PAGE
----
That’s because much of Democrats’ national redistricting advantage rested on their gerrymander in New York.

Under the map created by the Democrat supermajorities and signed into law by New York’s Democrat Governor Kathy Hochul, Democrats were expected to win 22 of New York’s 26 House seats. It didn’t matter that this is way out of proportion with how New York State voters vote. It was designed to give Democrats three more seats in the House and cost the Republicans four seats – a swing of seven. Since the Democrat margin in the House is just five seats, Democrats were looking to New York’s gerrymander to keep the House under Democrat control.

In his revised analysis, Nathanial Rakich, writing for FiveThirtyEight, said:

Now, however, Republicans clearly have the advantage.… I estimate that redistricting currently positions Republicans for a net gain of around four or five House seats and Democrats for a net loss of about four.

Henry Olsen, a senior fellow at the Ethics and Public Policy Center, has concluded that it’s all over for the Democrats in November:

The overturned New York Congressional map was widely viewed as an aggressive Democratic gerrymander that likely would cost Republicans 4 seats.

 

At the very least, a marginally fair map would likely return [the House] at least to GOP control. In the current political environment, a partisanly neutral map could give Republicans as many as ten of The Empire State’s 26 seats.

Dave Wasserman, who is affiliated with The Cook Political Report, thinks the ruling will have catastrophic consequences for Democrats in November. On Wednesday he Tweeted:

In a 4-3 ruling, NY’s top court has turned Dems’ 2022 House outlook from terrible to potentially horrific. A court-appointed special master will draw a remedial map, perhaps costing Dems three NY seats they otherwise would have gained & making R[epublican]s clear redistricting winners.

And all because, in New York State, there are Democrat judges who followed the Constitution. As New York Republican Congresswoman Nicole Malliotakis said:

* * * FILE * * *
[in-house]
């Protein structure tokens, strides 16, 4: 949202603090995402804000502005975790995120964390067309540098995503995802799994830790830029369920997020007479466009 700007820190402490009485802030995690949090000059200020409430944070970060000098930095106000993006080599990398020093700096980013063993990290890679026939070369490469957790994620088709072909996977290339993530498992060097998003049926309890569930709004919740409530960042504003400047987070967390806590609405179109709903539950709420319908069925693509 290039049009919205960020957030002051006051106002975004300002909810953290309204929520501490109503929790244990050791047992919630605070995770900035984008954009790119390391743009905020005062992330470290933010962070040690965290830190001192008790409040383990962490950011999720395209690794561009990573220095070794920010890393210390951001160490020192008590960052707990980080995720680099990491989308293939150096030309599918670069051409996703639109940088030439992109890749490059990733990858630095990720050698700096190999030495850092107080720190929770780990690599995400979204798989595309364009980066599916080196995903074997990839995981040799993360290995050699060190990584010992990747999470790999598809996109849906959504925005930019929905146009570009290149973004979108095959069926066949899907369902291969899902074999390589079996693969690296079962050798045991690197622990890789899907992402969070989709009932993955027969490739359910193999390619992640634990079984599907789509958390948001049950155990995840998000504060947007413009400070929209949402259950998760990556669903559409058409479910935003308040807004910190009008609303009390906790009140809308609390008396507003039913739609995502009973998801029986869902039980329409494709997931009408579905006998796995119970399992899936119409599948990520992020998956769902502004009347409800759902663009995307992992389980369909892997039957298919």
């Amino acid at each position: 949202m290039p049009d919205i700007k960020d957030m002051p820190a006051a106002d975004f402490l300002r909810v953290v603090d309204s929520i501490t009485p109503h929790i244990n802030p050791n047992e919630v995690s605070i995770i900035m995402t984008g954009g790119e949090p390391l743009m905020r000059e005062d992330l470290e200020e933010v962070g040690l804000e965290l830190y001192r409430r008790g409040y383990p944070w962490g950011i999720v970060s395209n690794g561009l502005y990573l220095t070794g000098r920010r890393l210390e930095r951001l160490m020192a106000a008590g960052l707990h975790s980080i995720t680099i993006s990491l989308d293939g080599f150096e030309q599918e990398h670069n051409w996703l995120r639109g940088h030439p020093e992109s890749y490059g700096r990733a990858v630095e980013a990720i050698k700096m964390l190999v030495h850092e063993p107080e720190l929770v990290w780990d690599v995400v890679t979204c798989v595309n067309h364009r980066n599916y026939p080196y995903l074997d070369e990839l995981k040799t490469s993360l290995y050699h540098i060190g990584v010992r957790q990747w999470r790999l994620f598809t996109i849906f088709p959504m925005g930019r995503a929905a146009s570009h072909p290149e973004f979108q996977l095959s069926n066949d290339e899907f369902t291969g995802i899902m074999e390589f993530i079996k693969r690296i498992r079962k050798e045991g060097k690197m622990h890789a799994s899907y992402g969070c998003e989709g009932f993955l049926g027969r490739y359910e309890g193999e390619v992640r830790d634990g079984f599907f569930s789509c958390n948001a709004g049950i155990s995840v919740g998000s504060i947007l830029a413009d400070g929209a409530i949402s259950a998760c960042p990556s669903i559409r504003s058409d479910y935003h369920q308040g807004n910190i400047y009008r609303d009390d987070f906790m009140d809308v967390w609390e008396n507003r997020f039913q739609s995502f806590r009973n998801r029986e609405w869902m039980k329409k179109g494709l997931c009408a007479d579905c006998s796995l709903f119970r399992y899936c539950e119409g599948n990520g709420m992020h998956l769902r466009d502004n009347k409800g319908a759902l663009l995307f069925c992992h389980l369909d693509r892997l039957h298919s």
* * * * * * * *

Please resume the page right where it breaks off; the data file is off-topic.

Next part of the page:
Today, New York State’s highest court confirmed the decision by two lower courts and the opinion of editorial boards, good government groups, academics, and voters across the state.

 

I am heartened to see that the judicial system worked and that the will of the people is being preserved.

Federal Judge Ends Challenge to Texas Heartbeat Law

This article appeared online at TheNewAmerican.com on Wednesday, April 27, 2022:  

In a terse statement, a federal appeals court has dismissed all lawsuits pending against Texas state officials and administrators who have challenged the state’s “heartbeat” law:

Having received the ruling of the Texas Supreme Court that named official defendants may not enforce the provisions of the Texas Heartbeat Act … this court REMANDS the case with instructions to dismiss all challenges to the private enforcement provisions of the statute and to consider whether plaintiffs have standing to challenge.

Put another way, the ruling dismisses all attempts by pro-abortion advocates and providers to overturn Texas’ “Heartbeat Act.” And it requires the lower court to consider whether those bringing those challenges even have legal standing to do so.

In short, this ends the matter: Texas’ “heartbeat” law stands, and will continue to save an estimated 100 babies from being murdered in their mothers’ wombs every day.